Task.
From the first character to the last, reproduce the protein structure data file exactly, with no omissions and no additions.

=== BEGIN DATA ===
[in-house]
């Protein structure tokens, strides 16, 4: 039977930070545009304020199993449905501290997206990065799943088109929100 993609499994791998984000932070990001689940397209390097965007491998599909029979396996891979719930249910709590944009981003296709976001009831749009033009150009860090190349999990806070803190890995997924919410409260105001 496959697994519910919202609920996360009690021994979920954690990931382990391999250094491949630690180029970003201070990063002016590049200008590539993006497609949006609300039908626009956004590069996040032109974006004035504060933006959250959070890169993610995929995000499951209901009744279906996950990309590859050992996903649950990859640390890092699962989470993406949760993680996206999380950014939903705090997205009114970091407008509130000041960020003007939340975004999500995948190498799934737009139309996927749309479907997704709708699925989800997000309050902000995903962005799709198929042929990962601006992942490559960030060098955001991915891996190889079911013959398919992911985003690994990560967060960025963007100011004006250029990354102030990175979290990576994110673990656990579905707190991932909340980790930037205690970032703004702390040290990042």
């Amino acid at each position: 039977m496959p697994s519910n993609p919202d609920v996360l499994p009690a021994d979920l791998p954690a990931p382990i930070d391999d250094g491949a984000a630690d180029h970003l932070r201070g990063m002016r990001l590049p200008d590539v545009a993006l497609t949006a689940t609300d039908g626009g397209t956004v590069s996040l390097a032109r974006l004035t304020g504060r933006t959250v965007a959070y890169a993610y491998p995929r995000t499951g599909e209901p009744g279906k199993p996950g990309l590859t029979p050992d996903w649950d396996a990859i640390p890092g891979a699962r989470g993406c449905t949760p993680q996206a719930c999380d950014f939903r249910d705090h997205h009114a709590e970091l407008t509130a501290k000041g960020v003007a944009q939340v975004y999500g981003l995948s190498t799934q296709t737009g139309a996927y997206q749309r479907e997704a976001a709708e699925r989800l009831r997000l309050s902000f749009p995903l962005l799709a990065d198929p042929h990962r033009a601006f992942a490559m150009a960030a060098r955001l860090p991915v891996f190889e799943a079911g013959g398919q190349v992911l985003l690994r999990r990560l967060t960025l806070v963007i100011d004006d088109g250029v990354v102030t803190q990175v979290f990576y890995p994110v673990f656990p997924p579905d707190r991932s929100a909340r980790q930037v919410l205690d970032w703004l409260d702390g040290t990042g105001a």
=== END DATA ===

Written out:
[in-house]
């Protein structure tokens, strides 16, 4: 039977930070545009304020199993449905501290997206990065799943088109929100 993609499994791998984000932070990001689940397209390097965007491998599909029979396996891979719930249910709590944009981003296709976001009831749009033009150009860090190349999990806070803190890995997924919410409260105001 496959697994519910919202609920996360009690021994979920954690990931382990391999250094491949630690180029970003201070990063002016590049200008590539993006497609949006609300039908626009956004590069996040032109974006004035504060933006959250959070890169993610995929995000499951209901009744279906996950990309590859050992996903649950990859640390890092699962989470993406949760993680996206999380950014939903705090997205009114970091407008509130000041960020003007939340975004999500995948190498799934737009139309996927749309479907997704709708699925989800997000309050902000995903962005799709198929042929990962601006992942490559960030060098955001991915891996190889079911013959398919992911985003690994990560967060960025963007100011004006250029990354102030990175979290990576994110673990656990579905707190991932909340980790930037205690970032703004702390040290990042």
């Amino acid at each position: 039977m496959p697994s519910n993609p919202d609920v996360l499994p009690a021994d979920l791998p954690a990931p382990i930070d391999d250094g491949a984000a630690d180029h970003l932070r201070g990063m002016r990001l590049p200008d590539v545009a993006l497609t949006a689940t609300d039908g626009g397209t956004v590069s996040l390097a032109r974006l004035t304020g504060r933006t959250v965007a959070y890169a993610y491998p995929r995000t499951g599909e209901p009744g279906k199993p996950g990309l590859t029979p050992d996903w649950d396996a990859i640390p890092g891979a699962r989470g993406c449905t949760p993680q996206a719930c999380d950014f939903r249910d705090h997205h009114a709590e970091l407008t509130a501290k000041g960020v003007a944009q939340v975004y999500g981003l995948s190498t799934q296709t737009g139309a996927y997206q749309r479907e997704a976001a709708e699925r989800l009831r997000l309050s902000f749009p995903l962005l799709a990065d198929p042929h990962r033009a601006f992942a490559m150009a960030a060098r955001l860090p991915v891996f190889e799943a079911g013959g398919q190349v992911l985003l690994r999990r990560l967060t960025l806070v963007i100011d004006d088109g250029v990354v102030t803190q990175v979290f990576y890995p994110v673990f656990p997924p579905d707190r991932s929100a909340r980790q930037v919410l205690d970032w703004l409260d702390g040290t990042g105001a």